The other day I took the family fishing and as I was securing the boat on the trailer, I heard escalating arguing in the distance. As I continued, the screaming became louder and the insults more serious. It all started to boil over when a man started walking over from his slip to the other man’s boat to confront the group as he was screaming back. A few bystanders were yelling “It’s not worth it” and “walk away”. As the argument escalated and he continued to walk over, his girlfriend started to pull him back and as she did, the other woman in the other boat started to taunt him with foul language. A serious physical altercation appeared inevitable as he started charging until they heard police sirens in the distance. Suddenly, every one stopped yelling and dispersed.
One of the hardest things for men to process is being insulted. At the moment we feel diminished as a man. Our pride and ego severely deflated. We immediately seek ways to take back what has been “stolen” from us and make things “right”. We rationalize it’s our right to be restored and will get this back no matter what. We’ve all heard the saying from Mathew 5:39 stating we should turn the other cheek.
First of all, let’s look at this in a cultural and geographical context because in those time as well as today, being slapped in the face was of great insult and public shame. What Jesus is commanding us to do here is to put the slap into perspective. Being slapped both literally and figuratively is the same as being insulted and shamed. When Jesus mentions turning the other cheek, he’s saying that we should not seek to remedy the insult but rather know and be secure in our identity that: 1. We are a child of God and 2. God will rectify this wrong for us ( Romans 12:19 and 1 Peter 3:9 ). That being said, defending ourselves is different form being insulted.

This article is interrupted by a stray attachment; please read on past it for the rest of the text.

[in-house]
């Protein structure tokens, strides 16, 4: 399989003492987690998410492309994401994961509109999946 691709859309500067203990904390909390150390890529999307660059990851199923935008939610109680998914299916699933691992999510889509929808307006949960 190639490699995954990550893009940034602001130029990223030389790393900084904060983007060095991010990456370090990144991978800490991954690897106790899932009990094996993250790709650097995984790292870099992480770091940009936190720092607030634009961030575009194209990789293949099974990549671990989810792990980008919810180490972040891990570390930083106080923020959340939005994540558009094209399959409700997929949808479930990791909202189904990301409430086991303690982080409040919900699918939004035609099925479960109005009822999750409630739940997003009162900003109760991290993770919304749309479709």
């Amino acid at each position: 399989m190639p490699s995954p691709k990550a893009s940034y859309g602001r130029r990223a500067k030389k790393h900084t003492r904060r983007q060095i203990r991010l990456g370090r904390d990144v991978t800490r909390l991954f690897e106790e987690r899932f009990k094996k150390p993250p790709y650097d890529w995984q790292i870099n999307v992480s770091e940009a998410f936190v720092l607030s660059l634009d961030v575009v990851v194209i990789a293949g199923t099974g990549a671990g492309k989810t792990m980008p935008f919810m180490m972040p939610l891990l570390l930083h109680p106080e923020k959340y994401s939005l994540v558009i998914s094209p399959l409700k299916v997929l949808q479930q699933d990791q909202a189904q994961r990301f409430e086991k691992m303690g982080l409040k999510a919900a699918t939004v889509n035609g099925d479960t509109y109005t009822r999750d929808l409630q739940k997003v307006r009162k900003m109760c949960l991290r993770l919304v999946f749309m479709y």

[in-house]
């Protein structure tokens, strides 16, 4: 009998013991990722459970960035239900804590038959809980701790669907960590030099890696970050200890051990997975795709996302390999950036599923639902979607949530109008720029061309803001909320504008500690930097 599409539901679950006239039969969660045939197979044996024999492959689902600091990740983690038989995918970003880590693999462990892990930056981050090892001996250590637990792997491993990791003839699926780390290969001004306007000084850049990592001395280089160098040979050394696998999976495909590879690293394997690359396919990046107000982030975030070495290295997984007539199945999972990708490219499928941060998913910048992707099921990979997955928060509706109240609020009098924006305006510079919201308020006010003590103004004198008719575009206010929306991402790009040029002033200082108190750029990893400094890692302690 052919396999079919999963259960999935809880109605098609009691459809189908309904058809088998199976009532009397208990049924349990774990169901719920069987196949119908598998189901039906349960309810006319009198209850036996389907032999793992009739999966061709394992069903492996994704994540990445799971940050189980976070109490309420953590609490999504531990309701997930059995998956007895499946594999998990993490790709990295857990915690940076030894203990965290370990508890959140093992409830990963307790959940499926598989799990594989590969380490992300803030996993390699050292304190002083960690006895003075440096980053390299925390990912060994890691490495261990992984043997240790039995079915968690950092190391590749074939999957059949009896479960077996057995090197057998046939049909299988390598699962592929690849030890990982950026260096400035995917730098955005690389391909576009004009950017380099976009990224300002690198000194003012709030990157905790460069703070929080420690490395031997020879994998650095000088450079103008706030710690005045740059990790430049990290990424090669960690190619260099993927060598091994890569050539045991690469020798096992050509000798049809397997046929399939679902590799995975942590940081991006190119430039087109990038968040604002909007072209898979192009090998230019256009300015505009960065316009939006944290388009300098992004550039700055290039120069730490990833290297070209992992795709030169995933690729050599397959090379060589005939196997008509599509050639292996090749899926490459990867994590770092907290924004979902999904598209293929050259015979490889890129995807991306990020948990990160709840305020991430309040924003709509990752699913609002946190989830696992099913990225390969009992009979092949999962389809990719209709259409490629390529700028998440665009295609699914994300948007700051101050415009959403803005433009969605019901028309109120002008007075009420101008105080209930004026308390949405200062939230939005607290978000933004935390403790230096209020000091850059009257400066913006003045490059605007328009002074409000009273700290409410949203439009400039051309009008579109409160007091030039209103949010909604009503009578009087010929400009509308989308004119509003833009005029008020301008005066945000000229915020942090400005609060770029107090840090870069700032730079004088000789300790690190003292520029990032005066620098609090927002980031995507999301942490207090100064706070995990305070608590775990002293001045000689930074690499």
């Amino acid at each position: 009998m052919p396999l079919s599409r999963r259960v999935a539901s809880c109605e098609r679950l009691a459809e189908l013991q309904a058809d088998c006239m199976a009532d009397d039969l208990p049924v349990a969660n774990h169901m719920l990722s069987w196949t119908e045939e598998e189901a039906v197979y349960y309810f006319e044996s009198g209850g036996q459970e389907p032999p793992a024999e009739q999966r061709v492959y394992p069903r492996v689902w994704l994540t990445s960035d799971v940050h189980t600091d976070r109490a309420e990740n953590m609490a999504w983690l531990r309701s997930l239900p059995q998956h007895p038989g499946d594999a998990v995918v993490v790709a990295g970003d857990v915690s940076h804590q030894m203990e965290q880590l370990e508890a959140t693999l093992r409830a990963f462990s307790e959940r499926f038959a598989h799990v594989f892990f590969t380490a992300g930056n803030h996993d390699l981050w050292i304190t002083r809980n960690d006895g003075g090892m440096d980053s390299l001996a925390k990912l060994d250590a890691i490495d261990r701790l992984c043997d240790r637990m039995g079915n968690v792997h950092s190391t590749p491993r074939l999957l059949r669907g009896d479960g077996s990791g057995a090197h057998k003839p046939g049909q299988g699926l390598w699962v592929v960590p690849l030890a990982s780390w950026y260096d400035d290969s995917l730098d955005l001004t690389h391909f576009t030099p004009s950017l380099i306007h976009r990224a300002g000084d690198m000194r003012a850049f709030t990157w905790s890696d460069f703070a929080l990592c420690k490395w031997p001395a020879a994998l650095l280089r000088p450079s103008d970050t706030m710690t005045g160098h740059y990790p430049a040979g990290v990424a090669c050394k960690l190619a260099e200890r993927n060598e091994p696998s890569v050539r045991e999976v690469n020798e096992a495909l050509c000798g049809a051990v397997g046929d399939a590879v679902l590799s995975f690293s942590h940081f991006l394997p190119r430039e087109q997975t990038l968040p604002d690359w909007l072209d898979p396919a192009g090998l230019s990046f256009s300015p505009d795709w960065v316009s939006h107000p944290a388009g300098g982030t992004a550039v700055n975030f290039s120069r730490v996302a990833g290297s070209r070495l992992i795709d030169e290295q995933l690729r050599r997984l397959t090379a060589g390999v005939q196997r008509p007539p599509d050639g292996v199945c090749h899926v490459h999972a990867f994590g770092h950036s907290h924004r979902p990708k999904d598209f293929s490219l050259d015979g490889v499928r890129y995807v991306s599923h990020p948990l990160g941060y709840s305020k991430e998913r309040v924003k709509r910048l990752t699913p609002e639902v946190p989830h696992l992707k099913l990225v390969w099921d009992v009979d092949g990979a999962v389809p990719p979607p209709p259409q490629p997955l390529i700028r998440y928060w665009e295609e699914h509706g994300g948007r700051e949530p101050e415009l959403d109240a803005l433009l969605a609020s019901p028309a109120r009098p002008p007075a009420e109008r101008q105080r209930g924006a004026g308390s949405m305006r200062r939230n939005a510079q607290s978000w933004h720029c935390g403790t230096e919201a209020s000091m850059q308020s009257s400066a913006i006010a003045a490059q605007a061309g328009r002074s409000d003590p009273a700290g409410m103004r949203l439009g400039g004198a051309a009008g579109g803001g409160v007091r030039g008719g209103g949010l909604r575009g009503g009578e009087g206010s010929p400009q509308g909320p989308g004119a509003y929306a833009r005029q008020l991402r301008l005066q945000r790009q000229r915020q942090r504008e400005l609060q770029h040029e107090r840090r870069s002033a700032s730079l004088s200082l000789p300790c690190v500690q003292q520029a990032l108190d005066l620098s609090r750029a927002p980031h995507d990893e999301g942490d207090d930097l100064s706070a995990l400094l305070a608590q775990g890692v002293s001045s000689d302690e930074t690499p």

We have a right to defend ourselves when the offender seeks to intentionally harm us verbally and/or physically. We must defend ourselves accordingly. More specifically, we must first check the condition of our heart and determine if we will sin in the process. What this means is if someone is seeking to harm you then appropriate response would be to defend but not seek to harm the other person in return. This may require rendering that person ineffective but never with the intention to harm for satisfaction. Nehemiah 4:17-18 reminds us that we have a right and responsibility to defend ourselves when attacked and as such be prepared.
How will you know what response is most appropriate at the time? As men of God, we must always carry the sword ( word of God ) in us and be living in the Spirit so that when the time comes to defend ourselves or turn the other cheek, we will be operating from grace and love not of revenge and anger.
God has gifted us with a Spirit of power, love and self-self-disciplne ( 2 Timothy 1:7 ). All we need to do is submit to it.
How can you love regardless of the wrong done to you?
How will you prepare yourself ahead of time for the confrontation and apply this daily for a lifetime?